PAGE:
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Zr65Al7.5Ni10Cu12.5Nb5 glass was found to exhibit a large plastic compressive strain of over 10% and the property was suggested to be due to deformation-induced nanocrystallization. A transmission electron microscopic observation, however, only revealed obscure ordered clusters with a size of ˜2 nm in the fracture surface of a deformed sample, instead of well-identified crystals as previously reported for the Zr–Al–Ni–Cu–Pd system. This phenomenon is suggested to correlate with the higher viscosity of supercooled liquid and the slower grain growth of icosahedral phase during primary crystallization in the Zr65Al7.5Ni10Cu12.5Nb5 compared to those in the Zr65Al7.5Ni10Cu12.5Pd5 alloy. The role of the deformation-induced nanoclusters on the enhanced compressive plasticity was discussed.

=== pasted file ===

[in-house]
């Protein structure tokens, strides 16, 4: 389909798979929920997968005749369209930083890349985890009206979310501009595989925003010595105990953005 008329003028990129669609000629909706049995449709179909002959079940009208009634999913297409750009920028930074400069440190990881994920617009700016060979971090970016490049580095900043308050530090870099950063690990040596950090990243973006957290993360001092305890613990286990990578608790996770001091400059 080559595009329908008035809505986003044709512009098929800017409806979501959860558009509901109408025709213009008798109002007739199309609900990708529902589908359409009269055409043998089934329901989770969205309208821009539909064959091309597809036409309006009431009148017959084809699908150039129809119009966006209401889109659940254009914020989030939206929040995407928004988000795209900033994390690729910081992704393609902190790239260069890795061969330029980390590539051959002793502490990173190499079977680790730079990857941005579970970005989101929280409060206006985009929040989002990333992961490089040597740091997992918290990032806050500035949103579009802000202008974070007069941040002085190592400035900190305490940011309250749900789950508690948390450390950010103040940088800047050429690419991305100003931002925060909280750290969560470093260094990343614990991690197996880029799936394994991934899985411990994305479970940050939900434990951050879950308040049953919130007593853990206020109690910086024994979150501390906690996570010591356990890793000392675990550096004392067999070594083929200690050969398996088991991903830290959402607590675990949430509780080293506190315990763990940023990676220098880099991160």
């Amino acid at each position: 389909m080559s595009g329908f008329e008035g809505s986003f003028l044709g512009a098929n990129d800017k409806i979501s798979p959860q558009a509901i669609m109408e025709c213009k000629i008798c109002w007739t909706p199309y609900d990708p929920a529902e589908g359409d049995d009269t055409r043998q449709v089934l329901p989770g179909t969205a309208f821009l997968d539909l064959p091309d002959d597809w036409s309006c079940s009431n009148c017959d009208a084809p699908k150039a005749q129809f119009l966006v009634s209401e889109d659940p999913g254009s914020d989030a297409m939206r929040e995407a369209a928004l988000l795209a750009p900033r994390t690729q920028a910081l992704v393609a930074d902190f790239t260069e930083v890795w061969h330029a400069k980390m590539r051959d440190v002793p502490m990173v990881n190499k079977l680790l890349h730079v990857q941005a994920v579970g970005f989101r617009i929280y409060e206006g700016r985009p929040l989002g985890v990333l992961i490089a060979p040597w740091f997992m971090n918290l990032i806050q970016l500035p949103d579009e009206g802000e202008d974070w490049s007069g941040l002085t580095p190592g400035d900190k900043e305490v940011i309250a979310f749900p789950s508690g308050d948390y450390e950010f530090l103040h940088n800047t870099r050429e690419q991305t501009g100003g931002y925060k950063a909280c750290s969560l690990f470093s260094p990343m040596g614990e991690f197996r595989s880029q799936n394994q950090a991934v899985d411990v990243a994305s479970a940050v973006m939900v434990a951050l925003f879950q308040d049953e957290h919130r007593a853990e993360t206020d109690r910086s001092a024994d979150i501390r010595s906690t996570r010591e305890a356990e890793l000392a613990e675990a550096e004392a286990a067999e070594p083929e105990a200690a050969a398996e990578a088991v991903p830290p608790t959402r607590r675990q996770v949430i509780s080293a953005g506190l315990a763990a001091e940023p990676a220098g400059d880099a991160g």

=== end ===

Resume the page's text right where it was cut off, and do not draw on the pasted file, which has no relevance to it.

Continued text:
The transformation behavior from glassy state was investigated in Zr- and Hf-based glassy alloys. The primary phases are metastable face-centered-cubic (fcc) Zr2Ni and fcc Hf2Ni phases in the Zr65Al7.5Ni10Cu17.5 and Hf65Al7.5Ni10Cu17.5 glassy alloys, respectively. By substitution of 5 at.% Pd for Cu, the primary phase changes to an icosahedral quasicrystalline phase in both alloys. It is found that the addition of elements, which have a positive or weak chemical affinity with one of the constitutional elements in the Zr–Al–Ni–Cu and Hf–Al–Ni–Cu glassy alloys, is effective for the precipitation of the icosahedral phase. It is suggested that Pd plays a dominant role in an increase in the number of nucleation sites. Since an icosahedron is contained as a structure unit in the icosahedral, fcc Zr2Ni and fcc Hf2Ni phases, it is implied that these phases are correlated with the local icosahedral order. The high-resolution transmission electron microscopy images of the as-spun Zr65Al7.5Ni10Cu7.5Pd10 and Hf65Al7.5Ni10Cu12.5Pd5 alloys reveal a possibility of the existence of the icosahedral ordered regions. It is therefore, concluded that the icosahedral short- or medium-range order exists and it stabilizes the glassy state in the Zr- and Hf-based multicomponent alloys.